(Bloomberg) — Dislocations in the Treasury-bill curve are getting deeper, with investors becoming more concerned about the U.S. potentially exhausting its borrowing authority as each day passes without a resolution.
Longer-dated bills normally pay higher yields than shorter ones, but that hasn’t been the case lately. Investors have been shying away from bills due in late October and early November — viewed as most at risk of delayed payment if a legislative agreement on the debt limit isn’t reached. The yield on the Oct. 21 maturity climbed as much as 3 basis points to 0.16% Wednesday, with most bills due earlier and later yielding 0.05% or less.
U.S. Treasury Secretary Janet Yellen said last week that action is needed by Oct. 18, while the Bipartisan Policy Center, a Washington think tank, now projects that the Treasury Department will exhaust its extraordinary measures to avert breaching the debt limit between Oct. 19 and Nov. 2. That compares with a previous BPC calculation of Oct. 15 to Nov. 4.
Senate Majority Leader Chuck Schumer plans Wednesday to hold a vote in his chamber whether to take up a measure approved by the House that would suspend the nation’s debt ceiling until December 2022. Senate Minority Leader Mitch McConnell told a closed meeting of Senate Republicans that he would offer a short-term debt ceiling extension today or an expedited reconciliation process, Punchbowl reports.
If the U.S. runs out of borrowing capacity, debt maturing immediately afterward might not be repaid on time. Investors in those securities are therefore demanding compensation for the risk in the form of higher bill yields.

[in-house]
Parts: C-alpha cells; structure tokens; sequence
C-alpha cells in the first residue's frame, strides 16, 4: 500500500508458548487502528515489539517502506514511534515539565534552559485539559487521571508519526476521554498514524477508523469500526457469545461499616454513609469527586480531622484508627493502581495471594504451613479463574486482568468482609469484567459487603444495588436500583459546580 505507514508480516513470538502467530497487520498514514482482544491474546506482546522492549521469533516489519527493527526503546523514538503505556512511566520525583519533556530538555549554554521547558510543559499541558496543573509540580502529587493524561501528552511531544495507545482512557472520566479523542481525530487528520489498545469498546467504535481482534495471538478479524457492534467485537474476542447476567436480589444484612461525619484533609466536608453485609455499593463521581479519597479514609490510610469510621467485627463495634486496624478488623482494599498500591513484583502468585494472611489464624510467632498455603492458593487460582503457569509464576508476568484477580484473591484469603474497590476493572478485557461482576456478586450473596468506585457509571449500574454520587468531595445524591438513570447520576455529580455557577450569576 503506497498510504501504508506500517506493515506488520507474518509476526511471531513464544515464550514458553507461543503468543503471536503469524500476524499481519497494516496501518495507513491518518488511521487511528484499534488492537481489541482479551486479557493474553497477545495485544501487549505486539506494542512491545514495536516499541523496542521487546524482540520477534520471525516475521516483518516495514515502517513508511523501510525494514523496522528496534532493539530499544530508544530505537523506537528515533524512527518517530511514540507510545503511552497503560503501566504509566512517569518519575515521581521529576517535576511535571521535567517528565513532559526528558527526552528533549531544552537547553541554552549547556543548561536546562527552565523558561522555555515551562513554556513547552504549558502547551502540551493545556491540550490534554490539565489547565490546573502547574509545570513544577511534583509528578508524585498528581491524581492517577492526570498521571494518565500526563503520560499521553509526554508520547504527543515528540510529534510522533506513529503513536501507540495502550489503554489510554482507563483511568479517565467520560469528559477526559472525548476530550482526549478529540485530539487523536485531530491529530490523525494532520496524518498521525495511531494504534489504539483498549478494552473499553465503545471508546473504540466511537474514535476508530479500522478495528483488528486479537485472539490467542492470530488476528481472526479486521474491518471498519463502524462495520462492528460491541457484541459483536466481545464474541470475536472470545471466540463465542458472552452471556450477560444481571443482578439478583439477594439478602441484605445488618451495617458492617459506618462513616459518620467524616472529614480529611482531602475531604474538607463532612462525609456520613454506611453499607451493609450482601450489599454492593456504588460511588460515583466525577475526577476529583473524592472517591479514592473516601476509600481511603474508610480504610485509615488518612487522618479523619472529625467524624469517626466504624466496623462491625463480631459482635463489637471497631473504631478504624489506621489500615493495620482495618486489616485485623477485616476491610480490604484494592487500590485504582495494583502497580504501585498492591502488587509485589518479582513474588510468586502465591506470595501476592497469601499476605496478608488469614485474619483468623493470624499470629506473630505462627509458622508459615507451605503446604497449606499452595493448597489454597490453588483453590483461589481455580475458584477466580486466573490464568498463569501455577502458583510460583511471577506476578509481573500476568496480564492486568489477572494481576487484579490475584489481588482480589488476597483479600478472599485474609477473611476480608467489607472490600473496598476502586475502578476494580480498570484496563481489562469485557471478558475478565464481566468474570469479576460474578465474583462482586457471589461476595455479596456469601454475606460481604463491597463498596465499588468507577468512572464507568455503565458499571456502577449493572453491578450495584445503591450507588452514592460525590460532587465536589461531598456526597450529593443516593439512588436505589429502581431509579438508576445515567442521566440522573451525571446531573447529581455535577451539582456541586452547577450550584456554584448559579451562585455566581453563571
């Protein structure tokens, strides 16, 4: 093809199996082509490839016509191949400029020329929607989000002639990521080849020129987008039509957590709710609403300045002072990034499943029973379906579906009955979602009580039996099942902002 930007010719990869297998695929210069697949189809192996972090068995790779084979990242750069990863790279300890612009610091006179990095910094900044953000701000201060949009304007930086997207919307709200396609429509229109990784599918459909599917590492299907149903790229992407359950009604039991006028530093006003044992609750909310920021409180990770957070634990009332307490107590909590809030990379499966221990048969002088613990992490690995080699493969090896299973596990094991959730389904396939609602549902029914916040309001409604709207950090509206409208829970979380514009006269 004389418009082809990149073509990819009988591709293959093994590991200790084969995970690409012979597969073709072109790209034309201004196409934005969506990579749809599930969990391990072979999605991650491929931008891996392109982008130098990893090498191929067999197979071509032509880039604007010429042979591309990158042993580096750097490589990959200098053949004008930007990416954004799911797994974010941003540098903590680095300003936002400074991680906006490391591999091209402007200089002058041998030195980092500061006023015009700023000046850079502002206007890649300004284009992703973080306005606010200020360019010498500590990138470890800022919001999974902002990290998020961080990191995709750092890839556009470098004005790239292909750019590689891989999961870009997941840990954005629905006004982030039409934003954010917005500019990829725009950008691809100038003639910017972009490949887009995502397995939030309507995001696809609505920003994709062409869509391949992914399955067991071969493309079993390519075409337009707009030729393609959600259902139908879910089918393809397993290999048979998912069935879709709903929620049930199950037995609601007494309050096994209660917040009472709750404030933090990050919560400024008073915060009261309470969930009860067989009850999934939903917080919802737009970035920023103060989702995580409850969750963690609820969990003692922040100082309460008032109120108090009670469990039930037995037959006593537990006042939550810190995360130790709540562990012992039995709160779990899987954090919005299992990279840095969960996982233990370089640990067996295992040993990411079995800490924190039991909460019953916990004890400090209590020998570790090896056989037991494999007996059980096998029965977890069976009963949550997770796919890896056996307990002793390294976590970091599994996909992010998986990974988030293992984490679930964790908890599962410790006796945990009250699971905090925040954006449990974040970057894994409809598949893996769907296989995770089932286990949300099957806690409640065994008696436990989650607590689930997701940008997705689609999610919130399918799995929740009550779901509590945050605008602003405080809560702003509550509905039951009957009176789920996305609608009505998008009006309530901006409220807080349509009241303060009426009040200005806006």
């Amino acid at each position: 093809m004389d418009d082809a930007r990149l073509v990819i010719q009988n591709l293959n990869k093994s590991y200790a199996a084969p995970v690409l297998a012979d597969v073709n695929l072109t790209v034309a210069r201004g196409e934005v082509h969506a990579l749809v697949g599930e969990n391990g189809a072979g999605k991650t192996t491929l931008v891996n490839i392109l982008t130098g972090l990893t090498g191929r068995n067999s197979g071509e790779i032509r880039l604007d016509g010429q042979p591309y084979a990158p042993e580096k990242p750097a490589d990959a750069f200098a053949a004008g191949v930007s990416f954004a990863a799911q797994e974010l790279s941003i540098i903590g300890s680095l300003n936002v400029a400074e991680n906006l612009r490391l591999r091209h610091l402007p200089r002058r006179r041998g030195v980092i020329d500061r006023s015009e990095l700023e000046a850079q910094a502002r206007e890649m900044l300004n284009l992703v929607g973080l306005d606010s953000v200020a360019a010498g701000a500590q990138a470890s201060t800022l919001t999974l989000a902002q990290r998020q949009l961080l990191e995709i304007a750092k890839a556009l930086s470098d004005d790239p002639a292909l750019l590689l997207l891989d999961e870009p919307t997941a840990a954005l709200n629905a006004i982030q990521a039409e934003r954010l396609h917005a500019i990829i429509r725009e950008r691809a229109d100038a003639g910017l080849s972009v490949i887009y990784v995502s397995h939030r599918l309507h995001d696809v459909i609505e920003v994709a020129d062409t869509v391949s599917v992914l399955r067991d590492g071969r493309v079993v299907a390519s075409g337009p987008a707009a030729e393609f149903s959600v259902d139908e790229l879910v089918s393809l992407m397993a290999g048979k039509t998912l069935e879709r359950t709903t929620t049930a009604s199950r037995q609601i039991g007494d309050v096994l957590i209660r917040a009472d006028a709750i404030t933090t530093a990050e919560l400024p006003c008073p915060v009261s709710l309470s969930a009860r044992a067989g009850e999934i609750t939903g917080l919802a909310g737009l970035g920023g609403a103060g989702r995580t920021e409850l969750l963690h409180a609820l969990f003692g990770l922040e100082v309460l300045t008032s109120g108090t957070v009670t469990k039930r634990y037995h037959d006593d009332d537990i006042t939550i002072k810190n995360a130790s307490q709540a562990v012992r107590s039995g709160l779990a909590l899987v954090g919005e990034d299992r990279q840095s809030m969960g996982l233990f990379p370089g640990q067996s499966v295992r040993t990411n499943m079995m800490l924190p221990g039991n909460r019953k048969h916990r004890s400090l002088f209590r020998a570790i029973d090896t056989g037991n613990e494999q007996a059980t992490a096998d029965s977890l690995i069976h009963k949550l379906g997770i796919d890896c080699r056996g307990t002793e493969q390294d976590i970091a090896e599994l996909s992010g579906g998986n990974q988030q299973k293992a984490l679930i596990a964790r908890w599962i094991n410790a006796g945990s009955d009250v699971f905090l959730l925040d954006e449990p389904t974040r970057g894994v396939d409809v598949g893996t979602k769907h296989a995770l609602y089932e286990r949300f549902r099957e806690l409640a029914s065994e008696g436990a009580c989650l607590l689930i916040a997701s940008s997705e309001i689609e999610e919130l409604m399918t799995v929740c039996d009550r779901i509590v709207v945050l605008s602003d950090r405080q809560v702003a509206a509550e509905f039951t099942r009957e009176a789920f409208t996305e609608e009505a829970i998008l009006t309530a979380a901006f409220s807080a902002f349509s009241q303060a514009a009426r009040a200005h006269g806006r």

The backup in Treasury bill yields and recent dislocations in the market — in some cases by as much as 20 to 25 basis points for potential debt-ceiling risk — is not inconsequential for securities that have yielded closer to zero for more than a year, according to Deirdre Dunn, managing director and co-head of global rates, at Citigroup (NYSE:C), who spoke on a panel at the Brookings Institution Tuesday.
Still, there seem to be investors willing to buy the dips as yields start to climb, according to JPMorgan (NYSE:JPM) strategist Jay Barry. While Treasury bill yields have risen due to anxiety surrounding a potential default, “there’s been other less constrained investors in a very abundant liquidity world who seem to be stepping in to buy those securities every time they’ve cheapened,” he said during the same Brookings event.
Full Speed Ahead for Reverse Repo
Meanwhile, investors in need of an alternative to certain T-bills are flocking to the Federal Reserve’s facility for reverse repurchase agreements. That’s adding to demand created by T-bill supply cuts made in an effort to keep the debt load under the ceiling. Usage of the facility increased to a record high on Thursday.
Protecting Against Default
The cost to protect against nonpayment over the next year through credit-default swaps has risen to about 27 basis points, from 4 basis points in mid-September. That means it costs 27,000 euros ($31,000) to insure 10 million euros worth of Treasuries against default. The expense reached 45 basis points during the 2015 debt-limit episode, and 80 basis points during the 2011 saga, which resulted in the U.S. losing its top credit rating from S&P.
One of the starkest proxies for debt-ceiling risk is the Treasury’s cash pile. Inflated by fiscal stimulus and Fed asset purchases, the cash balance exploded to a record $1.83 trillion in July 2020, but has since dwindled to around $141 billion, the smallest since August 2019. A large part of that drawdown was mandated by the reinstatement of the debt ceiling at the start of August. But the pile is now well below what the Treasury itself had forecast for the end of the third quarter. The upshot is that the government has less of a buffer to pay its bills if there’s a disruption in debt markets.
Meanwhile, the department said in a statement Friday that around $173 billion of headroom remained as of Sept. 29 under extraordinary measures that have been put in place to avoid the government breaching its debt ceiling, assuming the Debt Issuance Suspension Period ends on Oct. 18.
Still, Wrightson ICAP (LON:NXGN) projects the cash balance will fall below $90 billion by Oct. 6 due to fiscal withdrawals that are concentrated at the beginning of the month, and will have less than $35 billion of unused extraordinary measures remaining on that day.